So as a new epoch breaks...

Happy Future Dawn

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Re: Gruesome Encounter of the Newsome Kind

Post by michael scuffil » Sat Dec 22, 2012 12:44 pm

sejintenej wrote:that he thinks he is Wilberforce (presumably William W) .
No. The reference is to the surname Wilberforce, and the book 'The Parting of Friends' is about Henry, Samuel and Robert Wilberforce, not their more famous father, William.

But this was written long before he went to CH. And if you're absorbed in writing a book, I don't think this is too unusual.
Th.B. 27 1955-63

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Re: Gruesome Encounter of the Newsome Kind

Post by Martin » Mon Dec 31, 2012 8:03 am

Two minor elaborations of points made above:

1. In the 50s at least, “The Oil” (the HM, HLO Flecker) never used the cane in person, NOR were there any public canings.
2. Rev CAC Hann was presumably an excellent administrator and a scholar, for he left CH to take up the post of Principal of the Ripon Theological Training College.

This is indeed an excellent thread.

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Re: Gruesome Encounter of the Newsome Kind

Post by Donsimone » Wed Jan 16, 2013 9:25 am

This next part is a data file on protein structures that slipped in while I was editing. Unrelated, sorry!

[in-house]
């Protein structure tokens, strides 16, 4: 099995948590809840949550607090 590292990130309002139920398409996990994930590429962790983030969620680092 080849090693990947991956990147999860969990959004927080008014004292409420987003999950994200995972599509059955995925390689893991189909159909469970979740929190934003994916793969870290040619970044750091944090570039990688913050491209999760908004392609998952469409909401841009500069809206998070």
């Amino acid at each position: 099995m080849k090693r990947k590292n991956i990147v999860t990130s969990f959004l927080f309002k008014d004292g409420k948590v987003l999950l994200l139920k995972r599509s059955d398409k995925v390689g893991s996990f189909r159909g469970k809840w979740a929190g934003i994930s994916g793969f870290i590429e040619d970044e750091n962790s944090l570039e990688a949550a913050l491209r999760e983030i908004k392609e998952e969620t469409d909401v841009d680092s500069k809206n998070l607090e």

Martin wrote:Two minor elaborations of points made above:

1. In the 50s at least, “The Oil” (the HM, HLO Flecker) never used the cane in person, NOR were there any public canings.
2. Rev CAC Hann was presumably an excellent administrator and a scholar, for he left CH to take up the post of Principal of the Ripon Theological Training College.

This is indeed an excellent thread.
Hmm. I remain ambivalent. Cathartic - or futile? Who knows. Not cathartic in the Quentin Tarantino sense - no opera of spattering blood and hewn limbs a -flying. Nor futile in the urinating into a headwind kind of way. But we can investigate a little. :rolleyes:

So what do old teachers-old boys - along with postmen-dogs, Thatcher-Karl Marx, Orwell and CCTV - have in common?
A history of natural enmity.
There was a touch of 'A Clockwork Orange' about 1970's CH. DHN was the kind of authoritarian figure who exuded that stricken air of subdued violence, the Medusa-like ability to turn one to stone at a 1000 paces. But he was only a part of a landscape of quasi-Edwardian decorum which grated with those times: the shabby decadence of the boarding houses - badly in need of modernisation - were simply a little degrading. Also, the pseudo-privelege of the CH environment proved to have rather an undermining effect on me personally. But that may well have been a question of individual karma.
Thing is, the past regularly sneaks up and bites us on the bum when we least expect it. When it does, we are faced with an apparently straight chioice - cut the Gordian Knot or attempt to re-tie it?
I suppose, in the final analysis, that everyone follows their own logic.

( By the way, for those unaware, Burgess hated Kubrick's film which, in order to satiate Hollywood's desire for sensationalism, purposefully left out the final reconciliatory chapter of the 21 chapters of his rite-of-passage novella. Consequently the Gordian Knot is re-tied in the book but not in the film. )